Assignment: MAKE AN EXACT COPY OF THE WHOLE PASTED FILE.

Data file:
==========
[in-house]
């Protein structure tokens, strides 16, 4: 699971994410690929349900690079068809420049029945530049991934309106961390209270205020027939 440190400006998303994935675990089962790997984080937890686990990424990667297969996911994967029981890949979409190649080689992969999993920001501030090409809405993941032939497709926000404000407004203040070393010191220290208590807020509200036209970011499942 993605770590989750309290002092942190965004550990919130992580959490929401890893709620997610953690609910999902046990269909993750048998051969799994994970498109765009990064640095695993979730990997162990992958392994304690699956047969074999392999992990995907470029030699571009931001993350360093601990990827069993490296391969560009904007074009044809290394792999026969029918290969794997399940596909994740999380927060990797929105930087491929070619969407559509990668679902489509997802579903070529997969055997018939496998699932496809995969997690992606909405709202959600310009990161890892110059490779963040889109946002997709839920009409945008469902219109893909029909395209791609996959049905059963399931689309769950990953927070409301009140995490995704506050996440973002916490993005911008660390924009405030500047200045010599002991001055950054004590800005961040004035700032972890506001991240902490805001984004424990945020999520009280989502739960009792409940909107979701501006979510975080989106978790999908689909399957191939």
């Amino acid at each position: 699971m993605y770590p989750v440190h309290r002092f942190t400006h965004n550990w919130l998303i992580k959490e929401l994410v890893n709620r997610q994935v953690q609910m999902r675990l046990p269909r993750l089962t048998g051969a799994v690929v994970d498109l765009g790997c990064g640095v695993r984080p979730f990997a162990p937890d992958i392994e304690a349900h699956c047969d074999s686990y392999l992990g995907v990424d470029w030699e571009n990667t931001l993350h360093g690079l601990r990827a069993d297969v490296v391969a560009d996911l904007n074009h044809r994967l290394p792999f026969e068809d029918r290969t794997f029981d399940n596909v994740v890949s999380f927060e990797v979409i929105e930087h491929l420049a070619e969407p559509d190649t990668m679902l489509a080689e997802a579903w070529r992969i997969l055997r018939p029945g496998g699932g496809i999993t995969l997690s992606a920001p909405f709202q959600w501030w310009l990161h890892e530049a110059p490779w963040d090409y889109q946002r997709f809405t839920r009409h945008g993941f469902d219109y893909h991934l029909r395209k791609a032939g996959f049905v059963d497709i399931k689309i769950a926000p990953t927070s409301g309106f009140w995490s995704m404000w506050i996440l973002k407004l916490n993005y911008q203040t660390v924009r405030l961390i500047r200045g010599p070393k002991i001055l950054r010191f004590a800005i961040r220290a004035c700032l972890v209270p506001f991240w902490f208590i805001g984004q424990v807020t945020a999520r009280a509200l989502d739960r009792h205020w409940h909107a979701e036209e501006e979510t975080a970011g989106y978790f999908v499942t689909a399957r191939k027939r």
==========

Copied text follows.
[in-house]
């Protein structure tokens, strides 16, 4: 699971994410690929349900690079068809420049029945530049991934309106961390209270205020027939 440190400006998303994935675990089962790997984080937890686990990424990667297969996911994967029981890949979409190649080689992969999993920001501030090409809405993941032939497709926000404000407004203040070393010191220290208590807020509200036209970011499942 993605770590989750309290002092942190965004550990919130992580959490929401890893709620997610953690609910999902046990269909993750048998051969799994994970498109765009990064640095695993979730990997162990992958392994304690699956047969074999392999992990995907470029030699571009931001993350360093601990990827069993490296391969560009904007074009044809290394792999026969029918290969794997399940596909994740999380927060990797929105930087491929070619969407559509990668679902489509997802579903070529997969055997018939496998699932496809995969997690992606909405709202959600310009990161890892110059490779963040889109946002997709839920009409945008469902219109893909029909395209791609996959049905059963399931689309769950990953927070409301009140995490995704506050996440973002916490993005911008660390924009405030500047200045010599002991001055950054004590800005961040004035700032972890506001991240902490805001984004424990945020999520009280989502739960009792409940909107979701501006979510975080989106978790999908689909399957191939």
């Amino acid at each position: 699971m993605y770590p989750v440190h309290r002092f942190t400006h965004n550990w919130l998303i992580k959490e929401l994410v890893n709620r997610q994935v953690q609910m999902r675990l046990p269909r993750l089962t048998g051969a799994v690929v994970d498109l765009g790997c990064g640095v695993r984080p979730f990997a162990p937890d992958i392994e304690a349900h699956c047969d074999s686990y392999l992990g995907v990424d470029w030699e571009n990667t931001l993350h360093g690079l601990r990827a069993d297969v490296v391969a560009d996911l904007n074009h044809r994967l290394p792999f026969e068809d029918r290969t794997f029981d399940n596909v994740v890949s999380f927060e990797v979409i929105e930087h491929l420049a070619e969407p559509d190649t990668m679902l489509a080689e997802a579903w070529r992969i997969l055997r018939p029945g496998g699932g496809i999993t995969l997690s992606a920001p909405f709202q959600w501030w310009l990161h890892e530049a110059p490779w963040d090409y889109q946002r997709f809405t839920r009409h945008g993941f469902d219109y893909h991934l029909r395209k791609a032939g996959f049905v059963d497709i399931k689309i769950a926000p990953t927070s409301g309106f009140w995490s995704m404000w506050i996440l973002k407004l916490n993005y911008q203040t660390v924009r405030l961390i500047r200045g010599p070393k002991i001055l950054r010191f004590a800005i961040r220290a004035c700032l972890v209270p506001f991240w902490f208590i805001g984004q424990v807020t945020a999520r009280a509200l989502d739960r009792h205020w409940h909107a979701e036209e501006e979510t975080a970011g989106y978790f999908v499942t689909a399957r191939k027939r």